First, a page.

CAPE TOWN, South Africa — Approximately 7 million people are living with HIV in South Africa today, and over 180,000 AIDS-related deaths occurred there in 2015. The prevalence rate of HIV in South Africa is 19.2 percent, making elimination of the disease a top priority for the country.
The South African government allocates one billion dollars annually to its HIV/AIDS treatment and prevention programs, which are the largest in the world. Already, 48 percent of those infected are on anti-viral medications, but the goal, apart from preventing the expansion of HIV in South Africa, is for everyone to receive proper treatment.
The South African government follows the World Health Organization’s policies for care and treatment of HIV/AIDS. The country believes that making HIV testing accessible is an effective means of prevention.
The South African antiretroviral (ARV) treatment program uses different strategies to help people seeking tests or treatments feel as comfortable as possible. The program delegates medical responsibilities not only to doctors and pharmacists but also to counselors and pharmacy technicians. For people who may be hesitant to seek public medical testing, in-home HIV tests are available at pharmacies.
September marked the beginning of the ARV medication expansion plan in South Africa. With the help of Right to Care, a non-profit that helps run clinics, ARVs will now be offered to all HIV-infected patients. Instead of receiving treatment based on their CD4 cell count, patients will be given ARVs as soon as they test positive for HIV.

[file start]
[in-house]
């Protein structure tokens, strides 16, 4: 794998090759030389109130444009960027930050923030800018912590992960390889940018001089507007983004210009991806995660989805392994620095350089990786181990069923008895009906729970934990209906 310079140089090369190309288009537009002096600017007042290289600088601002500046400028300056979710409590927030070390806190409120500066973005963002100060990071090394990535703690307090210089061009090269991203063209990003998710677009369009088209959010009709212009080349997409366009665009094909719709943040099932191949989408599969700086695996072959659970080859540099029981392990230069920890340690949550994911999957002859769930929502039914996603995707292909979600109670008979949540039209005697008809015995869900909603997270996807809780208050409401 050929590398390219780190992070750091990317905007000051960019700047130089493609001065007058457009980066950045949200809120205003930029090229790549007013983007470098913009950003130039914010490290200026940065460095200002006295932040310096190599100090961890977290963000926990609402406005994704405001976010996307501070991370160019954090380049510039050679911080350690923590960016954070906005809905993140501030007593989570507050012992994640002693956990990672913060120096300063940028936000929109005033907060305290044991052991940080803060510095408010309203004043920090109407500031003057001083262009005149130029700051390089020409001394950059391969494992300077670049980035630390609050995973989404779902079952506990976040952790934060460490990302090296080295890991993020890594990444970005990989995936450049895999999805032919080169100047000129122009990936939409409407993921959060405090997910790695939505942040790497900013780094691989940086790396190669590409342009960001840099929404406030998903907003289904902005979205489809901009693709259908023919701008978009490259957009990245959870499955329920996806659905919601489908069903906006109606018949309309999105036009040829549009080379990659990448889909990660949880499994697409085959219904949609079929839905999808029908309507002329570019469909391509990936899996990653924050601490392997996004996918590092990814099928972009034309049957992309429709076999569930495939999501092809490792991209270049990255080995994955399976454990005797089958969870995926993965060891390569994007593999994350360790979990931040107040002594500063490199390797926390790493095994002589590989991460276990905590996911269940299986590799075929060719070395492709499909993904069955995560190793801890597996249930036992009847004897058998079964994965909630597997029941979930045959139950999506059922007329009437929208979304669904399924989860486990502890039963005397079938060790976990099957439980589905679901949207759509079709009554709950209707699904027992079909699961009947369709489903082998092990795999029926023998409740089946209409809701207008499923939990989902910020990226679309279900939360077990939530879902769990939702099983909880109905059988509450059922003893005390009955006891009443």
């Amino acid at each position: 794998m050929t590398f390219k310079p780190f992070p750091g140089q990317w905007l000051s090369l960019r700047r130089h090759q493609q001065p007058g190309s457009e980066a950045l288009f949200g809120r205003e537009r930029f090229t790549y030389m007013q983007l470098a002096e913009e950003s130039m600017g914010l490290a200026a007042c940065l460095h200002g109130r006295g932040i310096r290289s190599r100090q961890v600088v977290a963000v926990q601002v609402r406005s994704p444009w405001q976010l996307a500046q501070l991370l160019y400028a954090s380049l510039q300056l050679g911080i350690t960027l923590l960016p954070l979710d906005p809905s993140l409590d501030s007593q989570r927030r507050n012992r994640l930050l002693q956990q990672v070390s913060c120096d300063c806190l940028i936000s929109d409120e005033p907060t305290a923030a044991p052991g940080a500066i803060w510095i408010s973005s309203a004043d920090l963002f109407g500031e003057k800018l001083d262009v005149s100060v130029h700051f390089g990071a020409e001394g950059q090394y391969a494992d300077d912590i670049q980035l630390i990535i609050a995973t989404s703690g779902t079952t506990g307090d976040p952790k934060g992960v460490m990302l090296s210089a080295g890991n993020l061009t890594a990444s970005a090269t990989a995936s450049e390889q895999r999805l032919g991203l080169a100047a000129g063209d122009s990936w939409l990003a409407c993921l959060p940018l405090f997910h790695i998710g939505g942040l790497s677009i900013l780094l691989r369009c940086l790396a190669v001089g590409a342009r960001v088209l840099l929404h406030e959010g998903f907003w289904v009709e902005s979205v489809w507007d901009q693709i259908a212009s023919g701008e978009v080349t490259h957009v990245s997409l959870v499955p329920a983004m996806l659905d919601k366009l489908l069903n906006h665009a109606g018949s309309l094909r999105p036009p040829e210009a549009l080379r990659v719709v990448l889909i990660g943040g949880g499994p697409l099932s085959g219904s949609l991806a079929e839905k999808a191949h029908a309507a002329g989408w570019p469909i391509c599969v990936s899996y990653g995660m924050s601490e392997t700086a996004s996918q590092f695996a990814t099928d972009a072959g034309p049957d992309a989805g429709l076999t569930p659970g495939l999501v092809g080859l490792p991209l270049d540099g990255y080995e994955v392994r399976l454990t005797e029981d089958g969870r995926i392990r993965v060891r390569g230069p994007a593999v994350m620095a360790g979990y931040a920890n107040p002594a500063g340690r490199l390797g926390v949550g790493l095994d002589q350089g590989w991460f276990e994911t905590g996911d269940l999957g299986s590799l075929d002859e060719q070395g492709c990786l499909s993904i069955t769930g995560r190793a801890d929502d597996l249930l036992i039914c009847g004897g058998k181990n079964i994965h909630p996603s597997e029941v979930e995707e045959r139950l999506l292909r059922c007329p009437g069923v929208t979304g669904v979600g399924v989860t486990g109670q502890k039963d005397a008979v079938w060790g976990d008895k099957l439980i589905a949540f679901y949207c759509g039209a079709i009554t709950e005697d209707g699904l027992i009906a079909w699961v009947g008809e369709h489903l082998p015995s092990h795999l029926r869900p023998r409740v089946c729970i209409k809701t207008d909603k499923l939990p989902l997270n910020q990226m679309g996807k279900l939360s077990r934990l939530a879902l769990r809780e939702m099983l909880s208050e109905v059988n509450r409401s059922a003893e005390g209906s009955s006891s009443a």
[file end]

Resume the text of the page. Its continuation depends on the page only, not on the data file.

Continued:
ARVs suppress the disease, lower the chance of transmission and keep it from progressing into AIDS. People who test HIV-negative or have not yet been tested are being encouraged to retake the test once every year.
The goal of this project, known as 90-90-90 by 2020, is a fundamental step suggested by the Joint United Nations Programme on HIV/AIDS (UNAIDS). South Africa hopes to make 90 percent of people infected with HIV in the country aware of their status, treat 90 percent of HIV patients with ARVs and make the virus virtually undetectable in 90 percent of patients by 2020.
The strategy is working in accompaniment with other prevention methods, including increased sexual education for teens and young adults, availability of condoms to prevent the spread of HIV, voluntary male circumcision, which reduces female to male transmission, and availability of pre-exposure prophylaxis (PrEP) medication to at-high-risk individuals such as sex workers and vulnerable young women.
Although South Africa is deeply committed to ending HIV/AIDS, procuring funding is a struggle. The prevalence of HIV in South Africa makes the country one of the top consumers of ARVs in the world. Unfortunately, this appears to have made it easy prey for greedy pharmaceutical companies that require it to pay amounts well above what other lower-middle class countries pay for their ARVs.
To provide ARVs to everyone in need, the South African government will be increasing its annual budget for HIV/AIDS programs by $65 million. The U.N. hopes to contribute to the country’s success by providing an additional $8 million over the next five years.
– Amy Whitman